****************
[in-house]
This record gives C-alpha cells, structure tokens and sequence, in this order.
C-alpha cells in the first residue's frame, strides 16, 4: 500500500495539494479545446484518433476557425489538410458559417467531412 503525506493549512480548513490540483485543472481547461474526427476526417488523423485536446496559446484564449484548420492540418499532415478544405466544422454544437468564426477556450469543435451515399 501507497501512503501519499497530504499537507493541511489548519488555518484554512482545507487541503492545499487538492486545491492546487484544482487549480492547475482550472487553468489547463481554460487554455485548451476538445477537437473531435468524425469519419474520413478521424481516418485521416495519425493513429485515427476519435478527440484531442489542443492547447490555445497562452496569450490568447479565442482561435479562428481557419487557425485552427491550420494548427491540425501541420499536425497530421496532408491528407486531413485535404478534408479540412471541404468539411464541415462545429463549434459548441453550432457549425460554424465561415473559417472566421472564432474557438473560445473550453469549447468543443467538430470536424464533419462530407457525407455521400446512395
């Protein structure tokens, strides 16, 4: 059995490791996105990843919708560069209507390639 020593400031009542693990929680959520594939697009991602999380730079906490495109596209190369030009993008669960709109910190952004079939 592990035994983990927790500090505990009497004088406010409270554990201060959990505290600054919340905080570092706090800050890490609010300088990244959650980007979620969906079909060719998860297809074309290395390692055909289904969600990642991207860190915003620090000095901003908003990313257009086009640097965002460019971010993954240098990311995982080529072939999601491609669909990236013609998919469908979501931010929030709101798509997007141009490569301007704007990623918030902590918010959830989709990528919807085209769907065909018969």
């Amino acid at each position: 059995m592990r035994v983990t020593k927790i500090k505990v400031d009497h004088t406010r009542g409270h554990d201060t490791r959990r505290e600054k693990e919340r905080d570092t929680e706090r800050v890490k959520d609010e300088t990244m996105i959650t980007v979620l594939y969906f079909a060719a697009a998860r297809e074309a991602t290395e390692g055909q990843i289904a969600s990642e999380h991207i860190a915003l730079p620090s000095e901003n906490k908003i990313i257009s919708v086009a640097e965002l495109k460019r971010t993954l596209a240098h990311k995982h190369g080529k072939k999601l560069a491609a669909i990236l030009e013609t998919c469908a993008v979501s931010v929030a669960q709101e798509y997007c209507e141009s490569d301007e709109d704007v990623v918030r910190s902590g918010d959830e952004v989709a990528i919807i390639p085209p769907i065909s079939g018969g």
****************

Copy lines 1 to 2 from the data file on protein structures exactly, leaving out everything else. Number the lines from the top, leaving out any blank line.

[in-house]
This record gives C-alpha cells, structure tokens and sequence, in this order.